Ali Ahmed Jan & D.W.Baig
ISLAMABAD, Oct 3: Chief Minister of Gilgit-Baltistan (GB) Hafiz Hafeezur Rehman has expressed serious concerns over PTI government’s decision to slash funds for projects approved by the previous PML-N government under the Public Sector Development Programme (PSDP) and suspending supply of wheat to the GB on subsidised rate. According to media reports, the federal government has slashed Rs4 billion from GB’s development budget.
“If the rights of the people were usurped, they will launch a protest movement,” CM Rahman warned while addressing a press conference at the GB House here on Wednesday.
The PTI government should respect our mandate and do not usurp our rights,” remarked the chief minister.
He spoke on a host of issues including his government’s three-year achievements, initiatives for the development of GB that, he feared, may be hampered as a result of the drastic cut in funds allocated by the previous PML-N government under the PSDP.
He reminded the government of the sacrifices rendered by the people of GB for the country, citing the recent Waziristan incident in which five young men from GB were among the seven soldiers killed in North Waziristan while fighting terrorists.
CM Rahman expressed annoyance at the cancellation of a meeting with PM Khan scheduled for Tuesday.
The PTI government has reportedly withdrawn subsidy on wheat supplied to GB and slashed funds for 18 development projects.
The CM had earlier met PML-N President Shahbaz Sharif on Tuesday and discussed the emerging situation in the wake of the PTI government’s decision and cancellation of his meeting with Khan.
The CM was visibly perturbed over the PTI government’s decision.
The CM highlighted the geo-strategic importance of the region, which has increased manifold after the announcement of CPEC and the Diamer-Bhasha dam.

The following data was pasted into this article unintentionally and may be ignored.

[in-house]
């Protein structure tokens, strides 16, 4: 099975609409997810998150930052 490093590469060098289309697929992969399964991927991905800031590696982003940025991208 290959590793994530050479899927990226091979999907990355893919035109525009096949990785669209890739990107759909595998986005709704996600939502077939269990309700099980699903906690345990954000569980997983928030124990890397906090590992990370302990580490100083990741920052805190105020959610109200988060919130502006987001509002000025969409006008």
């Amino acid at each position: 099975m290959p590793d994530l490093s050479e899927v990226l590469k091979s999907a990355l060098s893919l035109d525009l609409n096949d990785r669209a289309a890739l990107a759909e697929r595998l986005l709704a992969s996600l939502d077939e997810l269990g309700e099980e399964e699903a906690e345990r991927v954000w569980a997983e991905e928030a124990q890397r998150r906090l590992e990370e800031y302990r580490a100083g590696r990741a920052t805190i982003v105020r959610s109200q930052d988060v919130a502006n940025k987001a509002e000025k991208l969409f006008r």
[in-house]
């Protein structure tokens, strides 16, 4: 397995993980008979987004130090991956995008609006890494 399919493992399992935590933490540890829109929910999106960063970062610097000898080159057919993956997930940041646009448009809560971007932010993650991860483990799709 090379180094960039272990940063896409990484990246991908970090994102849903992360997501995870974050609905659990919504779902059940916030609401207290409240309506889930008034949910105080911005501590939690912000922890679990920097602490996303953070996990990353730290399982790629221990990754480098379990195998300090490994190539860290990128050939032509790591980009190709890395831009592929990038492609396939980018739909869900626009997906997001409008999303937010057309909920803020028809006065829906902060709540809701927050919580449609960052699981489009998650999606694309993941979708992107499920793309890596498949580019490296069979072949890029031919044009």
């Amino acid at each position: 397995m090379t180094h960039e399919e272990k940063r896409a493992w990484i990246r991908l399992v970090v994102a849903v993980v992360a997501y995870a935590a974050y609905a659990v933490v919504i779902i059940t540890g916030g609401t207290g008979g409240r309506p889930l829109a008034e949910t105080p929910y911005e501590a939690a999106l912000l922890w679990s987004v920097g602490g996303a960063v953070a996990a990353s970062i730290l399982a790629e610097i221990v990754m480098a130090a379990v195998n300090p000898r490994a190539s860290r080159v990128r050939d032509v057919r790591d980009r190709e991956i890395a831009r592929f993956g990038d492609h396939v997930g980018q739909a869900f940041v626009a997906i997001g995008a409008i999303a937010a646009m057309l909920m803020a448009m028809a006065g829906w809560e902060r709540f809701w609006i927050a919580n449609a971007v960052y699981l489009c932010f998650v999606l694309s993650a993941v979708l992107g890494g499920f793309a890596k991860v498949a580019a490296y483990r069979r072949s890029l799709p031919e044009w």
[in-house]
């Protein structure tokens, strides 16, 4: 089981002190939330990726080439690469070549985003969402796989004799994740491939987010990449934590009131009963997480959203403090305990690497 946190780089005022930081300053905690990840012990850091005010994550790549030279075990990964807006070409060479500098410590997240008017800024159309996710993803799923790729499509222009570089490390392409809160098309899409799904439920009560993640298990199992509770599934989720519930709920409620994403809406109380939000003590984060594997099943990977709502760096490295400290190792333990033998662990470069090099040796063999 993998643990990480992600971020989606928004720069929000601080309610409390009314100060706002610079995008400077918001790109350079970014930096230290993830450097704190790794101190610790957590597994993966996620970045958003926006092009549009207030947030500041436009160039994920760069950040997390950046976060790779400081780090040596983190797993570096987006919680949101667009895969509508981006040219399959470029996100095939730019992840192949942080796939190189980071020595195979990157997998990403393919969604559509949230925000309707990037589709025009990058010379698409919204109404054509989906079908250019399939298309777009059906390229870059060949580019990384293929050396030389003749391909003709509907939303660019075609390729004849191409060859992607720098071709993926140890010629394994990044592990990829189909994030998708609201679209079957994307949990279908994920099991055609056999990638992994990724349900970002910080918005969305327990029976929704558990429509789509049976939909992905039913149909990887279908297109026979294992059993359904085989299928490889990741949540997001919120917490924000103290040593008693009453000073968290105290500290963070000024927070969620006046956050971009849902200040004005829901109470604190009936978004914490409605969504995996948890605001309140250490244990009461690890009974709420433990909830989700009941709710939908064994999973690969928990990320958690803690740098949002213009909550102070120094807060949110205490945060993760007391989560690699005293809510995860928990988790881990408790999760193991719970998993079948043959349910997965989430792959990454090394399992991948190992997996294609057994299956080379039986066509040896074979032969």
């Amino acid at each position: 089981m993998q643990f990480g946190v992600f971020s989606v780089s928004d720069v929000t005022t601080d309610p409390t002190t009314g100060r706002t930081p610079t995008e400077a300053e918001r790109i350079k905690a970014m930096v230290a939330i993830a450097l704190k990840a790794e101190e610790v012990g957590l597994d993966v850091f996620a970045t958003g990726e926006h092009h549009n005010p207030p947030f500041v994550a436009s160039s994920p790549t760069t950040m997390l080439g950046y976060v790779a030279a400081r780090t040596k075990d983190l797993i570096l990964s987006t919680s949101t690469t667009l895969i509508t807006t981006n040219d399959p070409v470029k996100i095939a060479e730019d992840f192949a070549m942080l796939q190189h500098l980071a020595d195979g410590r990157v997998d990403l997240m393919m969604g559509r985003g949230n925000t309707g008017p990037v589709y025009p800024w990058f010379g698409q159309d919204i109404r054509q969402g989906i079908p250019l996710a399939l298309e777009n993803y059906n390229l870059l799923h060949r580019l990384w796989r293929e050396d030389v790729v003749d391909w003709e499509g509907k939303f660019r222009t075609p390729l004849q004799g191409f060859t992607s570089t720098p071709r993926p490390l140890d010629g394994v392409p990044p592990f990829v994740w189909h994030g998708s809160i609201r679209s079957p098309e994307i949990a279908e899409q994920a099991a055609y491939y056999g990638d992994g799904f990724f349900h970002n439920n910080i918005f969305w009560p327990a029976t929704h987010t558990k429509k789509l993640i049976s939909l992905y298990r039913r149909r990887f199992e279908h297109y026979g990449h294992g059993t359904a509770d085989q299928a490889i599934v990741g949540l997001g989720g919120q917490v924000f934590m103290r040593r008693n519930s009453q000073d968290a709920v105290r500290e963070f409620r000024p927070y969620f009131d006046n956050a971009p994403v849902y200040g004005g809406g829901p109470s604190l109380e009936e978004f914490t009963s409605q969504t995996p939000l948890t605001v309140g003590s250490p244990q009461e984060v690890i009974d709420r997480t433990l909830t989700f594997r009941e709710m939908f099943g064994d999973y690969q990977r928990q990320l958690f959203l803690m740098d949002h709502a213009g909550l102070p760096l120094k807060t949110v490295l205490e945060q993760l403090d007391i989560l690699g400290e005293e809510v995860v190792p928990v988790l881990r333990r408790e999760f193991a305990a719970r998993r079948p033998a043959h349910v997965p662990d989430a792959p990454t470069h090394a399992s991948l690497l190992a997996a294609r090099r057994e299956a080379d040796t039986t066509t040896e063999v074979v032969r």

PTI govt has slashed funds for road, water, education and health projects worth over Rs4Rs billion in PSDP
He warned the government against any change in the design and status of the dam as well as withdrawal of subsidy on wheat, removal of mega development projects and cut in development budget as it will trigger unrest in the sensitive region and provide an opportunity to the foreign enemies to exploit the situation and disturb CPEC.
“We do not want any confrontation with the central government, we just want to highlight our grievances and concerns about government intentions”, the CM said.
He spoke about the successes and challenges facing his regional government and his three-year performance. “Restoration of peace was the biggest challenge and we overcame the scourge of sectarian strife and restored peace, economic activities, and tourism to the GB,” CM Rahman said.
Mega projects in doldrums
Sharing the salient points of the development initiatives his government has taken so far since 2015 after coming into power, he said.
He said that his government increased the development budget from Rs7 billion to Rs17 billion besides launching 18 mega projects worth over Rs45 billion under PSDP. “Road networks are being laid in the region to facilitate people and expedite the development process; our government introduced revolutionary changes in the education and health sectors,” the chief minister said.